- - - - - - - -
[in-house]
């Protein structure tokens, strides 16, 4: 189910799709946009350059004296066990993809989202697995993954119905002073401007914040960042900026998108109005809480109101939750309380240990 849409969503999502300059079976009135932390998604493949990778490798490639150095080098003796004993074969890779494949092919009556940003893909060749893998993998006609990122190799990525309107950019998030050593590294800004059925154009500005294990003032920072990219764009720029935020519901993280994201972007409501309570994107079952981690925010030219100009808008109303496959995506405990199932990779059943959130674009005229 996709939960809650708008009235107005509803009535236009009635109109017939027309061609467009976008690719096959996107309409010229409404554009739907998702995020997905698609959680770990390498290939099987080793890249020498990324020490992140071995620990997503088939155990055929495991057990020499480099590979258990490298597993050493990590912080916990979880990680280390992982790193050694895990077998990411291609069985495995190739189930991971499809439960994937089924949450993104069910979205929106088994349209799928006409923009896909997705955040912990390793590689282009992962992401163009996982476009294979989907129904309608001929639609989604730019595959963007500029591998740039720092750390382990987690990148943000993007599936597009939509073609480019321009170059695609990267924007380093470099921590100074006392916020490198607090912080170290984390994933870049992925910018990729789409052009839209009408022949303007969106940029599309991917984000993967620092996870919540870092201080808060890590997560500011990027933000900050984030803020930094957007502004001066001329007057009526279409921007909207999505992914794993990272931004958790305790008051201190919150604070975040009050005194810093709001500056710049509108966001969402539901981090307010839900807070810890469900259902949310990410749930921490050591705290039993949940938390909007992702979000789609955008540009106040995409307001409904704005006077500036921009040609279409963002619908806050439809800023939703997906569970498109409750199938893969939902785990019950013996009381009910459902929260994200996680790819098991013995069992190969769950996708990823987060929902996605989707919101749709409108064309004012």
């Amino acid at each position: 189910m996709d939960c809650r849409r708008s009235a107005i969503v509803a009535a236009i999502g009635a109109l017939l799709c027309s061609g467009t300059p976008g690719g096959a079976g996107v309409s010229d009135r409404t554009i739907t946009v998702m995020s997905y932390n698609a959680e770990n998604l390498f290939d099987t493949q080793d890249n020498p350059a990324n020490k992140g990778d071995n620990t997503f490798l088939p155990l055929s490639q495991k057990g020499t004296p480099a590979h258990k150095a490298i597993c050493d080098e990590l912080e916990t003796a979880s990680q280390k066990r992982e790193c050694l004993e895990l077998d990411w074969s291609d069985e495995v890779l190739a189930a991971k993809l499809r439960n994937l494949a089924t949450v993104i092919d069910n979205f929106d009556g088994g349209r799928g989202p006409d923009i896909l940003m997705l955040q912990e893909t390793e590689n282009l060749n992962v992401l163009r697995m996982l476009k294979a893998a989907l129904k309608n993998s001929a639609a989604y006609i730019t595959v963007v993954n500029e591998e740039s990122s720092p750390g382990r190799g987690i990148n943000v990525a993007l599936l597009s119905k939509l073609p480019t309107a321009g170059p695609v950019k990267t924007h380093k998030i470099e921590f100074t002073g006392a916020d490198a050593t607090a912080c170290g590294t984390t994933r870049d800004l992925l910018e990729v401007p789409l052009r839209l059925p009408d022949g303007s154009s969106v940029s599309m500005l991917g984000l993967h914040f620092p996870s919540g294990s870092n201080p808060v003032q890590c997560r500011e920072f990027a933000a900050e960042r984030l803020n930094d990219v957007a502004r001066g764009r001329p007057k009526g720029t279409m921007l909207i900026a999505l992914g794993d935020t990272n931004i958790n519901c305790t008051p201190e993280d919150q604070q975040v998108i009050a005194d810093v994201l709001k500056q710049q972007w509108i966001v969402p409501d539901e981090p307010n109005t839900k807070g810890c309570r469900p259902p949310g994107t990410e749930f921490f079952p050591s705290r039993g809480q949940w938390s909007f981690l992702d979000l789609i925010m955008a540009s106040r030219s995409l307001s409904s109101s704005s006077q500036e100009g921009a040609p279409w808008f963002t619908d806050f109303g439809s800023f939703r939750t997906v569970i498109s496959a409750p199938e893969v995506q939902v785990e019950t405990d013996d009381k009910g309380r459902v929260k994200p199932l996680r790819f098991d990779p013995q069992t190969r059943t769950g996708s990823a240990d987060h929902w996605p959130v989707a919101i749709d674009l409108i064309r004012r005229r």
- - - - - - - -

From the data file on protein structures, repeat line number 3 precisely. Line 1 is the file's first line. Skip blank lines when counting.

């Amino acid at each position: 189910m996709d939960c809650r849409r708008s009235a107005i969503v509803a009535a236009i999502g009635a109109l017939l799709c027309s061609g467009t300059p976008g690719g096959a079976g996107v309409s010229d009135r409404t554009i739907t946009v998702m995020s997905y932390n698609a959680e770990n998604l390498f290939d099987t493949q080793d890249n020498p350059a990324n020490k992140g990778d071995n620990t997503f490798l088939p155990l055929s490639q495991k057990g020499t004296p480099a590979h258990k150095a490298i597993c050493d080098e990590l912080e916990t003796a979880s990680q280390k066990r992982e790193c050694l004993e895990l077998d990411w074969s291609d069985e495995v890779l190739a189930a991971k993809l499809r439960n994937l494949a089924t949450v993104i092919d069910n979205f929106d009556g088994g349209r799928g989202p006409d923009i896909l940003m997705l955040q912990e893909t390793e590689n282009l060749n992962v992401l163009r697995m996982l476009k294979a893998a989907l129904k309608n993998s001929a639609a989604y006609i730019t595959v963007v993954n500029e591998e740039s990122s720092p750390g382990r190799g987690i990148n943000v990525a993007l599936l597009s119905k939509l073609p480019t309107a321009g170059p695609v950019k990267t924007h380093k998030i470099e921590f100074t002073g006392a916020d490198a050593t607090a912080c170290g590294t984390t994933r870049d800004l992925l910018e990729v401007p789409l052009r839209l059925p009408d022949g303007s154009s969106v940029s599309m500005l991917g984000l993967h914040f620092p996870s919540g294990s870092n201080p808060v003032q890590c997560r500011e920072f990027a933000a900050e960042r984030l803020n930094d990219v957007a502004r001066g764009r001329p007057k009526g720029t279409m921007l909207i900026a999505l992914g794993d935020t990272n931004i958790n519901c305790t008051p201190e993280d919150q604070q975040v998108i009050a005194d810093v994201l709001k500056q710049q972007w509108i966001v969402p409501d539901e981090p307010n109005t839900k807070g810890c309570r469900p259902p949310g994107t990410e749930f921490f079952p050591s705290r039993g809480q949940w938390s909007f981690l992702d979000l789609i925010m955008a540009s106040r030219s995409l307001s409904s109101s704005s006077q500036e100009g921009a040609p279409w808008f963002t619908d806050f109303g439809s800023f939703r939750t997906v569970i498109s496959a409750p199938e893969v995506q939902v785990e019950t405990d013996d009381k009910g309380r459902v929260k994200p199932l996680r790819f098991d990779p013995q069992t190969r059943t769950g996708s990823a240990d987060h929902w996605p959130v989707a919101i749709d674009l409108i064309r004012r005229r």